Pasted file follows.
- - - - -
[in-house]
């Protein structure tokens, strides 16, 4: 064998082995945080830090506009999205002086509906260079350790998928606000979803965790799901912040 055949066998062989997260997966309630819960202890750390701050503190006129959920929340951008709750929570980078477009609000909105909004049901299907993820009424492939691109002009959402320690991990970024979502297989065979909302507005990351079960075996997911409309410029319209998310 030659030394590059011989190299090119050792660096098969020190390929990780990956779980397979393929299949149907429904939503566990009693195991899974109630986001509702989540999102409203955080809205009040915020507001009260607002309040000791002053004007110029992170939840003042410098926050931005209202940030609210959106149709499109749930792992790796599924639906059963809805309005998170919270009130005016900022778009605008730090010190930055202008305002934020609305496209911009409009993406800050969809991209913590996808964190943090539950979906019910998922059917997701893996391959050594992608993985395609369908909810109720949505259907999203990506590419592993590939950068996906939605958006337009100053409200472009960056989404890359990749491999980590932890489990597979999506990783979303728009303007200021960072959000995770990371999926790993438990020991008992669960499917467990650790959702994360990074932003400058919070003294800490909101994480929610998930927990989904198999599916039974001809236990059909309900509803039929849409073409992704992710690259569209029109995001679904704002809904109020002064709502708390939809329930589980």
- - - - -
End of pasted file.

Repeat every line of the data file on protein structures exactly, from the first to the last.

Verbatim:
[in-house]
């Protein structure tokens, strides 16, 4: 064998082995945080830090506009999205002086509906260079350790998928606000979803965790799901912040 055949066998062989997260997966309630819960202890750390701050503190006129959920929340951008709750929570980078477009609000909105909004049901299907993820009424492939691109002009959402320690991990970024979502297989065979909302507005990351079960075996997911409309410029319209998310 030659030394590059011989190299090119050792660096098969020190390929990780990956779980397979393929299949149907429904939503566990009693195991899974109630986001509702989540999102409203955080809205009040915020507001009260607002309040000791002053004007110029992170939840003042410098926050931005209202940030609210959106149709499109749930792992790796599924639906059963809805309005998170919270009130005016900022778009605008730090010190930055202008305002934020609305496209911009409009993406800050969809991209913590996808964190943090539950979906019910998922059917997701893996391959050594992608993985395609369908909810109720949505259907999203990506590419592993590939950068996906939605958006337009100053409200472009960056989404890359990749491999980590932890489990597979999506990783979303728009303007200021960072959000995770990371999926790993438990020991008992669960499917467990650790959702994360990074932003400058919070003294800490909101994480929610998930927990989904198999599916039974001809236990059909309900509803039929849409073409992704992710690259569209029109995001679904704002809904109020002064709502708390939809329930589980």